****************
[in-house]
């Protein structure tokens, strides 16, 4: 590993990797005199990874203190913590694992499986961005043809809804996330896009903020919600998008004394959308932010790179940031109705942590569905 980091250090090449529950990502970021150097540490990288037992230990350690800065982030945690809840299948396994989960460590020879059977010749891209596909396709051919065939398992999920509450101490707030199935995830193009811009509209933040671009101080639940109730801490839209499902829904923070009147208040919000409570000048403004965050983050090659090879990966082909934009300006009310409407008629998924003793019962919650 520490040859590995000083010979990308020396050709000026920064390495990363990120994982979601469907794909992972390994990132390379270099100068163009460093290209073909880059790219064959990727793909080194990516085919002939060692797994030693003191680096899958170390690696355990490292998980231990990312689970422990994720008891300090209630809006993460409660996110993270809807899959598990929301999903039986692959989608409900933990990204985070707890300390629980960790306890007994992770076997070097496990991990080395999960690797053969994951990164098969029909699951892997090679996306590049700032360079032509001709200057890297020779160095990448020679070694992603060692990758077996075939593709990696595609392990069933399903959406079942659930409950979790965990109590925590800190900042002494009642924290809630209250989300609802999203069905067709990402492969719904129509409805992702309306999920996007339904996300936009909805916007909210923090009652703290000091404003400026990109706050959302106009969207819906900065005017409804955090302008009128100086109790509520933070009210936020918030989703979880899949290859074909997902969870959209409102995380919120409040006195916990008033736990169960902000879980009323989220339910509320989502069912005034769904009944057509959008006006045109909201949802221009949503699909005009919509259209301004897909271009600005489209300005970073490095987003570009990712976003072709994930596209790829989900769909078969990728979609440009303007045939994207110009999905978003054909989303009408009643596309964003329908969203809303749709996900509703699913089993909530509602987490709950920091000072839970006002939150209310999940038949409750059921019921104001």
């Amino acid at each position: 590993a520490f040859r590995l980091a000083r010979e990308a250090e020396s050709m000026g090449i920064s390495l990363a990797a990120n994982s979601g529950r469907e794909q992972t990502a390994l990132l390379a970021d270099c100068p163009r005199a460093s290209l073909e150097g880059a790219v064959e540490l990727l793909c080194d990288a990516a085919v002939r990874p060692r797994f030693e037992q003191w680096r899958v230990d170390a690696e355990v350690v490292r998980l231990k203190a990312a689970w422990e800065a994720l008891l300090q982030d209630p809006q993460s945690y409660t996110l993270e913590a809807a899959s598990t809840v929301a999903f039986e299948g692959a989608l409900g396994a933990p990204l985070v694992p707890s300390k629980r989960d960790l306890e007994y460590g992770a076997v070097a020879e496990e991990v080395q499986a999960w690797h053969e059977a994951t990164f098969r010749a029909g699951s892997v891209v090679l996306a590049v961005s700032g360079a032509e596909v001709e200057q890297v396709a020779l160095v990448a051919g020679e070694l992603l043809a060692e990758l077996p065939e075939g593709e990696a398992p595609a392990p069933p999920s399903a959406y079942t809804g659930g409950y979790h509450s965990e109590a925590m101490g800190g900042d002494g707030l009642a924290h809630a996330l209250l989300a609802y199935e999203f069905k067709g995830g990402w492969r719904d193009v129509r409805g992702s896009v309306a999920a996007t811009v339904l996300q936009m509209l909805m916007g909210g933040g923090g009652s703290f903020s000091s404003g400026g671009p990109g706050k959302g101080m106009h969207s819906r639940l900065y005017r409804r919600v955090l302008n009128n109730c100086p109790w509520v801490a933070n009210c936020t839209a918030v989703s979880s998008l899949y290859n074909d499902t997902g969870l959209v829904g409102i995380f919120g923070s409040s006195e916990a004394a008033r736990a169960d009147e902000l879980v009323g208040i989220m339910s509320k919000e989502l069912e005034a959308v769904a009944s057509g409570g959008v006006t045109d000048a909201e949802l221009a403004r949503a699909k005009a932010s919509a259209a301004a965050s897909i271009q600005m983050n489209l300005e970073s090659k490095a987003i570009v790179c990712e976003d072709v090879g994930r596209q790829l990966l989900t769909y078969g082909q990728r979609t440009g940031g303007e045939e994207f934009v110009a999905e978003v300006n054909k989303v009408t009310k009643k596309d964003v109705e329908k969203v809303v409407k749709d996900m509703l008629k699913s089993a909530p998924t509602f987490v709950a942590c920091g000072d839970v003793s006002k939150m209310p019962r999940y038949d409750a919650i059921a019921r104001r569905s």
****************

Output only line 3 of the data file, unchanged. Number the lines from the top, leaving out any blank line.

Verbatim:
């Amino acid at each position: 590993a520490f040859r590995l980091a000083r010979e990308a250090e020396s050709m000026g090449i920064s390495l990363a990797a990120n994982s979601g529950r469907e794909q992972t990502a390994l990132l390379a970021d270099c100068p163009r005199a460093s290209l073909e150097g880059a790219v064959e540490l990727l793909c080194d990288a990516a085919v002939r990874p060692r797994f030693e037992q003191w680096r899958v230990d170390a690696e355990v350690v490292r998980l231990k203190a990312a689970w422990e800065a994720l008891l300090q982030d209630p809006q993460s945690y409660t996110l993270e913590a809807a899959s598990t809840v929301a999903f039986e299948g692959a989608l409900g396994a933990p990204l985070v694992p707890s300390k629980r989960d960790l306890e007994y460590g992770a076997v070097a020879e496990e991990v080395q499986a999960w690797h053969e059977a994951t990164f098969r010749a029909g699951s892997v891209v090679l996306a590049v961005s700032g360079a032509e596909v001709e200057q890297v396709a020779l160095v990448a051919g020679e070694l992603l043809a060692e990758l077996p065939e075939g593709e990696a398992p595609a392990p069933p999920s399903a959406y079942t809804g659930g409950y979790h509450s965990e109590a925590m101490g800190g900042d002494g707030l009642a924290h809630a996330l209250l989300a609802y199935e999203f069905k067709g995830g990402w492969r719904d193009v129509r409805g992702s896009v309306a999920a996007t811009v339904l996300q936009m509209l909805m916007g909210g933040g923090g009652s703290f903020s000091s404003g400026g671009p990109g706050k959302g101080m106009h969207s819906r639940l900065y005017r409804r919600v955090l302008n009128n109730c100086p109790w509520v801490a933070n009210c936020t839209a918030v989703s979880s998008l899949y290859n074909d499902t997902g969870l959209v829904g409102i995380f919120g923070s409040s006195e916990a004394a008033r736990a169960d009147e902000l879980v009323g208040i989220m339910s509320k919000e989502l069912e005034a959308v769904a009944s057509g409570g959008v006006t045109d000048a909201e949802l221009a403004r949503a699909k005009a932010s919509a259209a301004a965050s897909i271009q600005m983050n489209l300005e970073s090659k490095a987003i570009v790179c990712e976003d072709v090879g994930r596209q790829l990966l989900t769909y078969g082909q990728r979609t440009g940031g303007e045939e994207f934009v110009a999905e978003v300006n054909k989303v009408t009310k009643k596309d964003v109705e329908k969203v809303v409407k749709d996900m509703l008629k699913s089993a909530p998924t509602f987490v709950a942590c920091g000072d839970v003793s006002k939150m209310p019962r999940y038949d409750a919650i059921a019921r104001r569905s």